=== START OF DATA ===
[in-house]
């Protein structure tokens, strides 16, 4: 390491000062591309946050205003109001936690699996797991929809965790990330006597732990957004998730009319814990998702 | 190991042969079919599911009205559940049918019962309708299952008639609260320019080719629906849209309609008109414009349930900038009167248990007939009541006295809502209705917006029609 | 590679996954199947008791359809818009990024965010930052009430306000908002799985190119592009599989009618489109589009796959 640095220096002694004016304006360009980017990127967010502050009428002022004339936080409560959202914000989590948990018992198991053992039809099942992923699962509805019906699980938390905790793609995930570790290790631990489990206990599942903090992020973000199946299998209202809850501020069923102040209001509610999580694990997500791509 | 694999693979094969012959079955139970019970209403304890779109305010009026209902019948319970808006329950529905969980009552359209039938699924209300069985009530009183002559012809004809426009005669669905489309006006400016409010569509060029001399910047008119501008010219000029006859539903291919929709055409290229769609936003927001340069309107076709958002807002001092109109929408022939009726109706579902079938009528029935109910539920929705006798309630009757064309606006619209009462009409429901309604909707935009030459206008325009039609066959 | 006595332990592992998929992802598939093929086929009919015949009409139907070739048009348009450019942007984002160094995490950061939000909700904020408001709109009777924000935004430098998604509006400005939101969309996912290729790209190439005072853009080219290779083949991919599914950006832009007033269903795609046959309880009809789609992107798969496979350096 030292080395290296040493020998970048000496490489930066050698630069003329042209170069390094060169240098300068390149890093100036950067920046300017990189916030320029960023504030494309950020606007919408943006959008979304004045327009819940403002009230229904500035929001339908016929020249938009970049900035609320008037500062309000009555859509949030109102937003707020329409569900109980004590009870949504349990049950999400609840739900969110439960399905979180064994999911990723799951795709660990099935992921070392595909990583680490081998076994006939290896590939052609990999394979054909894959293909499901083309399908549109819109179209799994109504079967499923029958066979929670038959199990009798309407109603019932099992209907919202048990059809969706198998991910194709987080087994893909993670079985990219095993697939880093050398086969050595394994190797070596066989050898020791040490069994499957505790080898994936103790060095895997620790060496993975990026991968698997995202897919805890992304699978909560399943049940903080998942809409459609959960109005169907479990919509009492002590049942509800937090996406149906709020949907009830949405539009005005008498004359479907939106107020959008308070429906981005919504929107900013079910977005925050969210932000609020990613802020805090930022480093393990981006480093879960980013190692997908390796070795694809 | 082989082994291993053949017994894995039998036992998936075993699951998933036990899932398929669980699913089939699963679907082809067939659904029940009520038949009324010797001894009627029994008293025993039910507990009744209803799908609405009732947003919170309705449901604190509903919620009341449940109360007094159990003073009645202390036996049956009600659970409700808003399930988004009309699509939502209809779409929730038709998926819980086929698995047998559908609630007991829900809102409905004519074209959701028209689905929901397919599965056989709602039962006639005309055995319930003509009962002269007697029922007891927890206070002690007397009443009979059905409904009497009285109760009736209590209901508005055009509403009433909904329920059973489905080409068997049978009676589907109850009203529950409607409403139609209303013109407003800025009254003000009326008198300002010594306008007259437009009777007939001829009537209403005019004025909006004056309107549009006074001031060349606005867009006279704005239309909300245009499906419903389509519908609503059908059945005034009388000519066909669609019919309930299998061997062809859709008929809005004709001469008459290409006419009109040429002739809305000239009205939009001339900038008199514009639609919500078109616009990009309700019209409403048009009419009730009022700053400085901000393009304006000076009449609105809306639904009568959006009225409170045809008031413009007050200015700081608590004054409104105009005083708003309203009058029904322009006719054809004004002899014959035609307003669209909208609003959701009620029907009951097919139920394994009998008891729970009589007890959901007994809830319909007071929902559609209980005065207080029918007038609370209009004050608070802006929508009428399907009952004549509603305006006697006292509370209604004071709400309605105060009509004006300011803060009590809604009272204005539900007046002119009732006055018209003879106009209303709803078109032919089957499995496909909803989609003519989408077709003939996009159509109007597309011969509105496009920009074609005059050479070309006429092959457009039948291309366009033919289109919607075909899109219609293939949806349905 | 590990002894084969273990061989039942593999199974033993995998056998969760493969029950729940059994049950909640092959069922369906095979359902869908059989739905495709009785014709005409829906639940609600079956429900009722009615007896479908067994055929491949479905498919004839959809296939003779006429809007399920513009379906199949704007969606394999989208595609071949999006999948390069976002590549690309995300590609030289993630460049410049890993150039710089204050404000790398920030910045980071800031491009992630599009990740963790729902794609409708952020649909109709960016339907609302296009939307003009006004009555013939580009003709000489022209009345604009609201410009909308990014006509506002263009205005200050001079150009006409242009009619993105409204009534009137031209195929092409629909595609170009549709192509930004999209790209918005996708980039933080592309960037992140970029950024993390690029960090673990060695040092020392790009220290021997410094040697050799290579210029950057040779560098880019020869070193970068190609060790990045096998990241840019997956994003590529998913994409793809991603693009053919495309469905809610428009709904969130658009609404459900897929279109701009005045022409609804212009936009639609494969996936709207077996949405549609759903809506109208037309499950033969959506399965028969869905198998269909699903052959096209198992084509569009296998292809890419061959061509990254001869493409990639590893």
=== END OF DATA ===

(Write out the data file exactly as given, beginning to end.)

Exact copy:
[in-house]
């Protein structure tokens, strides 16, 4: 390491000062591309946050205003109001936690699996797991929809965790990330006597732990957004998730009319814990998702 | 190991042969079919599911009205559940049918019962309708299952008639609260320019080719629906849209309609008109414009349930900038009167248990007939009541006295809502209705917006029609 | 590679996954199947008791359809818009990024965010930052009430306000908002799985190119592009599989009618489109589009796959 640095220096002694004016304006360009980017990127967010502050009428002022004339936080409560959202914000989590948990018992198991053992039809099942992923699962509805019906699980938390905790793609995930570790290790631990489990206990599942903090992020973000199946299998209202809850501020069923102040209001509610999580694990997500791509 | 694999693979094969012959079955139970019970209403304890779109305010009026209902019948319970808006329950529905969980009552359209039938699924209300069985009530009183002559012809004809426009005669669905489309006006400016409010569509060029001399910047008119501008010219000029006859539903291919929709055409290229769609936003927001340069309107076709958002807002001092109109929408022939009726109706579902079938009528029935109910539920929705006798309630009757064309606006619209009462009409429901309604909707935009030459206008325009039609066959 | 006595332990592992998929992802598939093929086929009919015949009409139907070739048009348009450019942007984002160094995490950061939000909700904020408001709109009777924000935004430098998604509006400005939101969309996912290729790209190439005072853009080219290779083949991919599914950006832009007033269903795609046959309880009809789609992107798969496979350096 030292080395290296040493020998970048000496490489930066050698630069003329042209170069390094060169240098300068390149890093100036950067920046300017990189916030320029960023504030494309950020606007919408943006959008979304004045327009819940403002009230229904500035929001339908016929020249938009970049900035609320008037500062309000009555859509949030109102937003707020329409569900109980004590009870949504349990049950999400609840739900969110439960399905979180064994999911990723799951795709660990099935992921070392595909990583680490081998076994006939290896590939052609990999394979054909894959293909499901083309399908549109819109179209799994109504079967499923029958066979929670038959199990009798309407109603019932099992209907919202048990059809969706198998991910194709987080087994893909993670079985990219095993697939880093050398086969050595394994190797070596066989050898020791040490069994499957505790080898994936103790060095895997620790060496993975990026991968698997995202897919805890992304699978909560399943049940903080998942809409459609959960109005169907479990919509009492002590049942509800937090996406149906709020949907009830949405539009005005008498004359479907939106107020959008308070429906981005919504929107900013079910977005925050969210932000609020990613802020805090930022480093393990981006480093879960980013190692997908390796070795694809 | 082989082994291993053949017994894995039998036992998936075993699951998933036990899932398929669980699913089939699963679907082809067939659904029940009520038949009324010797001894009627029994008293025993039910507990009744209803799908609405009732947003919170309705449901604190509903919620009341449940109360007094159990003073009645202390036996049956009600659970409700808003399930988004009309699509939502209809779409929730038709998926819980086929698995047998559908609630007991829900809102409905004519074209959701028209689905929901397919599965056989709602039962006639005309055995319930003509009962002269007697029922007891927890206070002690007397009443009979059905409904009497009285109760009736209590209901508005055009509403009433909904329920059973489905080409068997049978009676589907109850009203529950409607409403139609209303013109407003800025009254003000009326008198300002010594306008007259437009009777007939001829009537209403005019004025909006004056309107549009006074001031060349606005867009006279704005239309909300245009499906419903389509519908609503059908059945005034009388000519066909669609019919309930299998061997062809859709008929809005004709001469008459290409006419009109040429002739809305000239009205939009001339900038008199514009639609919500078109616009990009309700019209409403048009009419009730009022700053400085901000393009304006000076009449609105809306639904009568959006009225409170045809008031413009007050200015700081608590004054409104105009005083708003309203009058029904322009006719054809004004002899014959035609307003669209909208609003959701009620029907009951097919139920394994009998008891729970009589007890959901007994809830319909007071929902559609209980005065207080029918007038609370209009004050608070802006929508009428399907009952004549509603305006006697006292509370209604004071709400309605105060009509004006300011803060009590809604009272204005539900007046002119009732006055018209003879106009209303709803078109032919089957499995496909909803989609003519989408077709003939996009159509109007597309011969509105496009920009074609005059050479070309006429092959457009039948291309366009033919289109919607075909899109219609293939949806349905 | 590990002894084969273990061989039942593999199974033993995998056998969760493969029950729940059994049950909640092959069922369906095979359902869908059989739905495709009785014709005409829906639940609600079956429900009722009615007896479908067994055929491949479905498919004839959809296939003779006429809007399920513009379906199949704007969606394999989208595609071949999006999948390069976002590549690309995300590609030289993630460049410049890993150039710089204050404000790398920030910045980071800031491009992630599009990740963790729902794609409708952020649909109709960016339907609302296009939307003009006004009555013939580009003709000489022209009345604009609201410009909308990014006509506002263009205005200050001079150009006409242009009619993105409204009534009137031209195929092409629909595609170009549709192509930004999209790209918005996708980039933080592309960037992140970029950024993390690029960090673990060695040092020392790009220290021997410094040697050799290579210029950057040779560098880019020869070193970068190609060790990045096998990241840019997956994003590529998913994409793809991603693009053919495309469905809610428009709904969130658009609404459900897929279109701009005045022409609804212009936009639609494969996936709207077996949405549609759903809506109208037309499950033969959506399965028969869905198998269909699903052959096209198992084509569009296998292809890419061959061509990254001869493409990639590893």